Sycamore's intention is to 'invest and grow this business, and if there was any doubt, we bought Pacific Princess, growing capacity 33% right out of the gate,' he said.
Ashford's appointment as executive chairman further shows 'This is not a financial exercise' by private equity but Sycamore's way of 'making sure it's taking the right decisions to enable the growth and betterment of Azamara into the future.'
'Bridge' between Sycamore and Azamara
In his Azamara role, he'll serve as a 'bridge' to its new owner.
He doesn't want to get in the way of President Carol Cabezas. 'I'm a resource to help and support her and the team,' Ashford said.
As executive chairman he'll focus on governance and strategy plus, with his industry background, he also can be a 'partner and peer,' involved in aspects of the business like engaging with the trade.
Ashford has relocated from Seattle to Fort Lauderdale so he'll be able to 'participate ... more than part-time.'
He stressed, though: 'My objective is not to "Holland Americanize" Azamara.' He's not bringing a playbook for the brand to follow. But he's delighted that, like HAL, Azamara is destination-focused, and fosters exploration and cultural connection.
'I'm excited to be connected with that and bring it to life even more,' he said.
Shared leadership style
Ashford didn't know Cabezas before, apart from reputation.
'She's got a passion for the business. The people — the guests and the staff and the crew — have a strong affinity for her,' he said. 'She has a caring leadership style, which is similar to mine.'
Now they're working closely. One thing they'll be doing together is scouting new office space. Ashford envisions creating something that reflects the times. Now that people are used to working remotely, rows of desks aren't needed and a flexible 'plug and play' environment where employees can engage in teams when not Zooming from home may be just the ticket.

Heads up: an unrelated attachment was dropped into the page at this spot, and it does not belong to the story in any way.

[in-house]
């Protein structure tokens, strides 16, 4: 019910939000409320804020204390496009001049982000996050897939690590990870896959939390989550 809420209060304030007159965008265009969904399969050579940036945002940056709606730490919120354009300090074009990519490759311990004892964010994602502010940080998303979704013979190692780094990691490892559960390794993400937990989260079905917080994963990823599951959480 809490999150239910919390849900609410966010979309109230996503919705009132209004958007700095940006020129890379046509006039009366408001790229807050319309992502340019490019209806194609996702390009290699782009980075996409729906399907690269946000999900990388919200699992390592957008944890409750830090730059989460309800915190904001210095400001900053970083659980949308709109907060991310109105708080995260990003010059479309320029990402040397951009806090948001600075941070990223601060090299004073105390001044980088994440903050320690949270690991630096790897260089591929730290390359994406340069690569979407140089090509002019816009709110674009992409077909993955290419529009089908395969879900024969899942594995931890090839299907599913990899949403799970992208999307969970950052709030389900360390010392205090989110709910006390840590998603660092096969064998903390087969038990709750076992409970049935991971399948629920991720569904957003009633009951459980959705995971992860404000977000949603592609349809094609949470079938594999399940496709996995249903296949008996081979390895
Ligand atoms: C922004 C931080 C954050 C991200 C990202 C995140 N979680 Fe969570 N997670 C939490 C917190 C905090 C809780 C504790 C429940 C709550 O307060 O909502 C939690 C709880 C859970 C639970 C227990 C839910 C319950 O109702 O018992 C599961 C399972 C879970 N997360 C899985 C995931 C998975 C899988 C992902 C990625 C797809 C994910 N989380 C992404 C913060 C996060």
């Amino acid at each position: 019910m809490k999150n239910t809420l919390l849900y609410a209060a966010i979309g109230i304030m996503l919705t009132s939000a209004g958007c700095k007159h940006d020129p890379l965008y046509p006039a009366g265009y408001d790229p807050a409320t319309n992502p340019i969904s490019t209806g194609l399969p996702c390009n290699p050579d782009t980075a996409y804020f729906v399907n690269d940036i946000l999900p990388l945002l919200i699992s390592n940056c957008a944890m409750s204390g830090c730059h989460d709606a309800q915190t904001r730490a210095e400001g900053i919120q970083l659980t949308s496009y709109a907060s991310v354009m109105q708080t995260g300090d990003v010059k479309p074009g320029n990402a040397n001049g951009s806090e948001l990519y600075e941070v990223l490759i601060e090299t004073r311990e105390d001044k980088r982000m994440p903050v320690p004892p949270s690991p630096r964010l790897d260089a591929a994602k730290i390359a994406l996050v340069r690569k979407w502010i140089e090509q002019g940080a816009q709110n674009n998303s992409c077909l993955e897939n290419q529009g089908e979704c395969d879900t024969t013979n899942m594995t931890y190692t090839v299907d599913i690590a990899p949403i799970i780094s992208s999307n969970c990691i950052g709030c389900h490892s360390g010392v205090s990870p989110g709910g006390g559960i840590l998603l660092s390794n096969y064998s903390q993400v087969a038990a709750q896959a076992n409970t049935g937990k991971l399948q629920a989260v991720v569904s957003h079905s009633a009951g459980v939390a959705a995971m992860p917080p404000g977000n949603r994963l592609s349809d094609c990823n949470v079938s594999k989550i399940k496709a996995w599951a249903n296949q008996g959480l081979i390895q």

A move is planned in the next few months; meanwhile, agreements are in place for continued use of Royal Caribbean Group shared services as Azamara builds its own human resources, IT, finance and other functions on the way to becoming a standalone.
Pacific Princess conversion and cost
Ashford isn't ready to say where the Pacific Princess renovation will be carried out.
When Azamara took over the former Adonia (originally R8) in 2018, the ship underwent drydock work at Grand Bahama before going to Harland and Wolff in Belfast for wet dock outfitting, emerging as Azamara Pursuit. Cabezas oversaw that project.
Two years before, Oceania Cruises had converted R4 into Sirena at Marseille, announced as a $40m project (but more was subsequently spent).
'If that's what's required, that's what we'll do. It could be more. It could be less,' Ashford said, acknowledging $40m is 'in the ballpark.
'We budgeted a chunk of money to go into it. We want to make sure the Pacific Princess is up to the standards of the rest of the Azamara fleet.' Some money may go into the other ships, as well.
Not stopping at one
Ashford readily discusses further growth — either by finding more R-class ships that somebody's willing to sell at the right price, by acquiring ships that are similar or by building. (Oceania fields the other four of the eight R vessels but there's no sign those are in play.)
'We're looking at all those options,' he said. 'I'd love to build something. I'd love to acquire something. I'd be excited about either.'
Beyond Azamara, other cruise opportunities
Wearing two hats — the Azamara one and Sycamore strategic advisor — Ashford said he'll be 'having conversations about other things we may want to do in cruise and/or travel ... There's still opportunity in cruise.'
He and Sycamore looked at a number of brands and ships before zeroing in on Azamara.
The pandemic opened doors for investment and Ashford expects that over time, cruising will 'be back and be back strongly. People want to travel. There's a lot of pent-up demand.'
' ... We'll have some old players coming back, some new players coming in and some old players with new partners and new ideas coming in, and I think that's all good for the industry.'